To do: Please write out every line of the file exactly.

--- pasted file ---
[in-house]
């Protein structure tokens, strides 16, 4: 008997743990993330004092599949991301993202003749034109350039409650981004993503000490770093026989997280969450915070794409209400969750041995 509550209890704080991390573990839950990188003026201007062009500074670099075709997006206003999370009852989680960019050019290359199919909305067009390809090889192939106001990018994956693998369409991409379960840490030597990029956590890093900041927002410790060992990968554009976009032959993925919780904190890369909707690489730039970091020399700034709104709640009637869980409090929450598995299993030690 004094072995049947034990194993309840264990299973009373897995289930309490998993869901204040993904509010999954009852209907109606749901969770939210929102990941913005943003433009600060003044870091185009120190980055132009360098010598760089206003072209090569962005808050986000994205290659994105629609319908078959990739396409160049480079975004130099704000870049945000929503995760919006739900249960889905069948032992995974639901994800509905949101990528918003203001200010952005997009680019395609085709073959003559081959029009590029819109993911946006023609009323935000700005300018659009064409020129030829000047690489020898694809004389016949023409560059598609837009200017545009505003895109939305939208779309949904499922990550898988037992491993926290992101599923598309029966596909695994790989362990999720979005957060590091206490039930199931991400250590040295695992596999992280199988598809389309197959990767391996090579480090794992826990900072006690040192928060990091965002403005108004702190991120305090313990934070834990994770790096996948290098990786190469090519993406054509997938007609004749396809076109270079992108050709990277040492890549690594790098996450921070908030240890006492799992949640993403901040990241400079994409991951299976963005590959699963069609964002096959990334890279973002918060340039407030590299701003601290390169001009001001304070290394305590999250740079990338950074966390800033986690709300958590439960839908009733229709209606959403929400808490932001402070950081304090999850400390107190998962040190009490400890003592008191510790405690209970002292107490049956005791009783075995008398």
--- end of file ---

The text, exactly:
[in-house]
């Protein structure tokens, strides 16, 4: 008997743990993330004092599949991301993202003749034109350039409650981004993503000490770093026989997280969450915070794409209400969750041995 509550209890704080991390573990839950990188003026201007062009500074670099075709997006206003999370009852989680960019050019290359199919909305067009390809090889192939106001990018994956693998369409991409379960840490030597990029956590890093900041927002410790060992990968554009976009032959993925919780904190890369909707690489730039970091020399700034709104709640009637869980409090929450598995299993030690 004094072995049947034990194993309840264990299973009373897995289930309490998993869901204040993904509010999954009852209907109606749901969770939210929102990941913005943003433009600060003044870091185009120190980055132009360098010598760089206003072209090569962005808050986000994205290659994105629609319908078959990739396409160049480079975004130099704000870049945000929503995760919006739900249960889905069948032992995974639901994800509905949101990528918003203001200010952005997009680019395609085709073959003559081959029009590029819109993911946006023609009323935000700005300018659009064409020129030829000047690489020898694809004389016949023409560059598609837009200017545009505003895109939305939208779309949904499922990550898988037992491993926290992101599923598309029966596909695994790989362990999720979005957060590091206490039930199931991400250590040295695992596999992280199988598809389309197959990767391996090579480090794992826990900072006690040192928060990091965002403005108004702190991120305090313990934070834990994770790096996948290098990786190469090519993406054509997938007609004749396809076109270079992108050709990277040492890549690594790098996450921070908030240890006492799992949640993403901040990241400079994409991951299976963005590959699963069609964002096959990334890279973002918060340039407030590299701003601290390169001009001001304070290394305590999250740079990338950074966390800033986690709300958590439960839908009733229709209606959403929400808490932001402070950081304090999850400390107190998962040190009490400890003592008191510790405690209970002292107490049956005791009783075995008398």